After a heartbreaking own-goal in stoppage time cost England a spot in the Women’s World Cup final, Japan is set to face the USA — the same opponent it defeated for the title in 2011 — this Sunday. Fans tuned in to watch USA take down Germany on Tuesday, continuing the tournament’s record-breaking audience streak on FOX network with 8.4 million television viewers.
Despite a lack of coverage, bracket pools, and adequate playing fields, almost every game played by the U.S. Women’s National Team in this tournament has drawn more viewers that the last. The team’s most recent win over Germany was the most-watched broadcast on FOX networks since the April 1 edition of American Idol.
Cheryl Cooky, an associate professor at Purdue University who researches women’s sports and viewership, said the recent increase in viewership “speaks to how, when we give women’s sport time to develop a fan-base, people tune in and people show up.” She cited the success of the women’s team as being a major factor in increasing the popularity of women’s soccer during the World Cup.
The USA vs. Germany semifinal had 2.7 million viewers more than the quarterfinal against China just a few days earlier. The trend suggests that as the women’s team advances further, and as the stakes get higher, more people tune in to support.
But other aspects of media have also helped draw the public’s attention to women’s soccer in recent weeks. Sports Illustrated writer Andy Benoit tweeted that women’s sports and women’s soccer in particular was “not worth watching,” creating huge backlash and effectively drawing more attention to the tournament. One of the responses was a widely-watched segment on Late Night with Seth Meyers, where Meyers and Amy Poehler poked fun at the absurdity and offensiveness of the comments made by Benoit, who has since apologized. At the end of the segment, Poehler encouraged viewers to watch the women’s quarterfinal against China, which then had about a million more viewers than the team’s previous game.
Not only is viewership increasing from game to game, but also from tournament to tournament. Millions more people in the United States are watching each game this year than did during the 2011 Women’s World Cup. Because the 2011 games were played in Germany, which is five hours ahead of Eastern Standard Time, fans had to watch during the workday; but now with the games held closer in Canada, they’re often broadcast during primetime. That this year’s tournament is being hosted in such proximity to the States has also likely increased interest and viewership.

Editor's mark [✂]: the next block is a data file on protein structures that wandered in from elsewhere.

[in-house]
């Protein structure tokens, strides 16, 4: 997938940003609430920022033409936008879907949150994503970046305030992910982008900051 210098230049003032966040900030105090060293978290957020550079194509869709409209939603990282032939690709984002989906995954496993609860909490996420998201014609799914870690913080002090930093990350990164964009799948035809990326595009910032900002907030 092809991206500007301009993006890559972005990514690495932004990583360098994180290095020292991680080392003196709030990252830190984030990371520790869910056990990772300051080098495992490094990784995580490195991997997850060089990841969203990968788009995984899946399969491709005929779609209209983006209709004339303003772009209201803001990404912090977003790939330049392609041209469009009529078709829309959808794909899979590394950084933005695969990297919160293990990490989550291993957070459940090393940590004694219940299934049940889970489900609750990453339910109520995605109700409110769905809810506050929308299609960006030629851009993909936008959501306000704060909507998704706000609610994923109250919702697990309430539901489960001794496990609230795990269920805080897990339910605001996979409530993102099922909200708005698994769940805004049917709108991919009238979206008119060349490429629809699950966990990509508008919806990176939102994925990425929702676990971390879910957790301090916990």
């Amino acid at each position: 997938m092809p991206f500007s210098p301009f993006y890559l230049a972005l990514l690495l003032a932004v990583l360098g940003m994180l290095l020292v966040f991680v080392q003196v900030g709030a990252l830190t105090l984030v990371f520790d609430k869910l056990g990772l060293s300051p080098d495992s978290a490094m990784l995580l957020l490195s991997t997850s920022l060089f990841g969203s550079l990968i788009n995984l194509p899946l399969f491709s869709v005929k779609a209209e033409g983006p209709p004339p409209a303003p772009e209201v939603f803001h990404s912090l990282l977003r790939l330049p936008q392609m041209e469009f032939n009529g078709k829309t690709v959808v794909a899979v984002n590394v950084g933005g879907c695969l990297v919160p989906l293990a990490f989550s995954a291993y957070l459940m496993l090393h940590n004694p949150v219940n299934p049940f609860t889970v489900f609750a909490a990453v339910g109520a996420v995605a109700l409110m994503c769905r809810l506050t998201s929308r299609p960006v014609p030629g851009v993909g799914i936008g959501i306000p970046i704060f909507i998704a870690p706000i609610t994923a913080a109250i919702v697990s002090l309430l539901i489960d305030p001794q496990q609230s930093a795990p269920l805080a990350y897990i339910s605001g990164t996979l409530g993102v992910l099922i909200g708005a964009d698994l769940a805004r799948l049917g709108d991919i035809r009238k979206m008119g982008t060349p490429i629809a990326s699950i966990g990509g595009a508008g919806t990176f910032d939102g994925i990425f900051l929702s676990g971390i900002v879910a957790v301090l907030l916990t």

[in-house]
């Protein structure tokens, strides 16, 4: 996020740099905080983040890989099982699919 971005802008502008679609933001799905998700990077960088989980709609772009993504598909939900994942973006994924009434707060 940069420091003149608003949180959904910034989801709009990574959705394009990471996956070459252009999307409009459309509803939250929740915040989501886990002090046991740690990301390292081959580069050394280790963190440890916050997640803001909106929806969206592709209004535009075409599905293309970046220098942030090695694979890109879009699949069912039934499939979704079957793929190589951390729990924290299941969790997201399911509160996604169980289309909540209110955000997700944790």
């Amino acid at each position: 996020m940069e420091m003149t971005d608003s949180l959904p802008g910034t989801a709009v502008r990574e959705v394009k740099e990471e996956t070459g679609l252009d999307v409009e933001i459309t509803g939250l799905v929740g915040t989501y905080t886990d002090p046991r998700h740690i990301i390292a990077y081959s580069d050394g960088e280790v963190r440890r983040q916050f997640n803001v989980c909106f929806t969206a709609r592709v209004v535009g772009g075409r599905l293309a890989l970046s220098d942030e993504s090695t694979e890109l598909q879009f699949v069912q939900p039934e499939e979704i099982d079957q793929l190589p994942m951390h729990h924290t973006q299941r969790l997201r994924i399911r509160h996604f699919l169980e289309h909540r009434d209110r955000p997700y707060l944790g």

Some factors, however, have been less favorable to viewers of the tournament. Other major sporting events, like the Stanley Cup final, which was broadcast the same night as the tournament opener, and the NBA playoffs, have threatened viewership. And the relatively lesser popularity of FOX Sports 1 compared with 2011’s tournament broadcaster ESPN is also a potential disadvantage.
While USA games in this year’s tournament thus far have been watched by far more people than in 2011, none have beat the record set by the 1999 Women’s World Cup final against China, which had close to 18 million viewers.
Cooky pointed to the cultural moment of the late ’90s, during which she said “strong women were pervasive in the cultural narrative,” and the popularity of players like Mia Hamm, as reasons why so many people in the United States tuned in for the final. This, paired with the fact that the game was played in the famous Rose Bowl Stadium outside Los Angeles, contributed to the record-breaking audience. And though she didn’t say whether she expected this year’s final to beat the 1999 record, Cooky did say she was hopeful.
On Sunday, the U.S. women’s national team will face the opponent they lost to just last tournament, closing out a patriotic weekend and guaranteeing an exciting fight for the title. “I think the fact that Japan is a returning champion, I think that makes for a compelling story,” Cooky said.
“Perhaps people will feel that patriotism from the Fourth of July and carry the excitement from the fireworks and the celebrations into this and turn on the game and support.”
Rupali Srivastava is an intern with ThinkProgress.